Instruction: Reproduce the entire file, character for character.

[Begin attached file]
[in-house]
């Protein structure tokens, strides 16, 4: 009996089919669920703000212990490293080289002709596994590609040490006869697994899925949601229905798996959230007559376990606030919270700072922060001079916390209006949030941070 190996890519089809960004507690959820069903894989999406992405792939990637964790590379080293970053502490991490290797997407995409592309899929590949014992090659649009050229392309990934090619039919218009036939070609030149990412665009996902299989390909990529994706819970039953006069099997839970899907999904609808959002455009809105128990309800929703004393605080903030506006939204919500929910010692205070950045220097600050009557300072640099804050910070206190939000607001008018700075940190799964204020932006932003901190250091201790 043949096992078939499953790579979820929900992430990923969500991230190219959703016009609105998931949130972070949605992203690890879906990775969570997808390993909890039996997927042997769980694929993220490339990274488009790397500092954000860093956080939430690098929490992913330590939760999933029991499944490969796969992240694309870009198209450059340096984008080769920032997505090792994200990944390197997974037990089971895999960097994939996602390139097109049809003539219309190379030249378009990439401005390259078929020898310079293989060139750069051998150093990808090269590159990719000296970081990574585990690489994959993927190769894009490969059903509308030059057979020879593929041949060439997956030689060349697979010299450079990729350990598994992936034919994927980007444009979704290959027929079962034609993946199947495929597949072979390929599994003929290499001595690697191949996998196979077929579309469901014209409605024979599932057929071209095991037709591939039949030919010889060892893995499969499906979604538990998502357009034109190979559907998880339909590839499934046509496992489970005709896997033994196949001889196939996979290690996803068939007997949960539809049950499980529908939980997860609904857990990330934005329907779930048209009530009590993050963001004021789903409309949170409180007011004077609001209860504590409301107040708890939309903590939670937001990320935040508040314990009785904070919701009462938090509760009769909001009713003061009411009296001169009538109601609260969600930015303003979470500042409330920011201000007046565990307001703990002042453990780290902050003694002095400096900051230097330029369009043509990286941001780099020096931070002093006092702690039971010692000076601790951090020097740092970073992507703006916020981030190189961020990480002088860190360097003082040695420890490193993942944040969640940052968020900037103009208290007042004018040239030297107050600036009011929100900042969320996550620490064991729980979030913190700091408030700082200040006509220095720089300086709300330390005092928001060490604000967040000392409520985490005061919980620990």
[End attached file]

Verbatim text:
[in-house]
């Protein structure tokens, strides 16, 4: 009996089919669920703000212990490293080289002709596994590609040490006869697994899925949601229905798996959230007559376990606030919270700072922060001079916390209006949030941070 190996890519089809960004507690959820069903894989999406992405792939990637964790590379080293970053502490991490290797997407995409592309899929590949014992090659649009050229392309990934090619039919218009036939070609030149990412665009996902299989390909990529994706819970039953006069099997839970899907999904609808959002455009809105128990309800929703004393605080903030506006939204919500929910010692205070950045220097600050009557300072640099804050910070206190939000607001008018700075940190799964204020932006932003901190250091201790 043949096992078939499953790579979820929900992430990923969500991230190219959703016009609105998931949130972070949605992203690890879906990775969570997808390993909890039996997927042997769980694929993220490339990274488009790397500092954000860093956080939430690098929490992913330590939760999933029991499944490969796969992240694309870009198209450059340096984008080769920032997505090792994200990944390197997974037990089971895999960097994939996602390139097109049809003539219309190379030249378009990439401005390259078929020898310079293989060139750069051998150093990808090269590159990719000296970081990574585990690489994959993927190769894009490969059903509308030059057979020879593929041949060439997956030689060349697979010299450079990729350990598994992936034919994927980007444009979704290959027929079962034609993946199947495929597949072979390929599994003929290499001595690697191949996998196979077929579309469901014209409605024979599932057929071209095991037709591939039949030919010889060892893995499969499906979604538990998502357009034109190979559907998880339909590839499934046509496992489970005709896997033994196949001889196939996979290690996803068939007997949960539809049950499980529908939980997860609904857990990330934005329907779930048209009530009590993050963001004021789903409309949170409180007011004077609001209860504590409301107040708890939309903590939670937001990320935040508040314990009785904070919701009462938090509760009769909001009713003061009411009296001169009538109601609260969600930015303003979470500042409330920011201000007046565990307001703990002042453990780290902050003694002095400096900051230097330029369009043509990286941001780099020096931070002093006092702690039971010692000076601790951090020097740092970073992507703006916020981030190189961020990480002088860190360097003082040695420890490193993942944040969640940052968020900037103009208290007042004018040239030297107050600036009011929100900042969320996550620490064991729980979030913190700091408030700082200040006509220095720089300086709300330390005092928001060490604000967040000392409520985490005061919980620990």